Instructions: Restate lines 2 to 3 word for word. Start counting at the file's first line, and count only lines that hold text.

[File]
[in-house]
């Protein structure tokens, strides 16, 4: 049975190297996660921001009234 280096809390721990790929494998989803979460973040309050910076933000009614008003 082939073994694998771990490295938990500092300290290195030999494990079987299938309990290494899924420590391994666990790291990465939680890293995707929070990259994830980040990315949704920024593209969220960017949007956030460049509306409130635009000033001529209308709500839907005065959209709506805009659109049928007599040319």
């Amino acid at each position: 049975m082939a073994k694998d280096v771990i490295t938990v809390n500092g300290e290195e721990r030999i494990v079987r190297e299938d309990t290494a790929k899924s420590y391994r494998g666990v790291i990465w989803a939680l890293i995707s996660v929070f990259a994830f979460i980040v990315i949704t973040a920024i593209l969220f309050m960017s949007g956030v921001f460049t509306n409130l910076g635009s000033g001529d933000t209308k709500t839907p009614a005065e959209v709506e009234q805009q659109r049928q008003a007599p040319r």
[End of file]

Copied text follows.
């Protein structure tokens, strides 16, 4: 049975190297996660921001009234 280096809390721990790929494998989803979460973040309050910076933000009614008003 082939073994694998771990490295938990500092300290290195030999494990079987299938309990290494899924420590391994666990790291990465939680890293995707929070990259994830980040990315949704920024593209969220960017949007956030460049509306409130635009000033001529209308709500839907005065959209709506805009659109049928007599040319």
């Amino acid at each position: 049975m082939a073994k694998d280096v771990i490295t938990v809390n500092g300290e290195e721990r030999i494990v079987r190297e299938d309990t290494a790929k899924s420590y391994r494998g666990v790291i990465w989803a939680l890293i995707s996660v929070f990259a994830f979460i980040v990315i949704t973040a920024i593209l969220f309050m960017s949007g956030v921001f460049t509306n409130l910076g635009s000033g001529d933000t209308k709500t839907p009614a005065e959209v709506e009234q805009q659109r049928q008003a007599p040319r």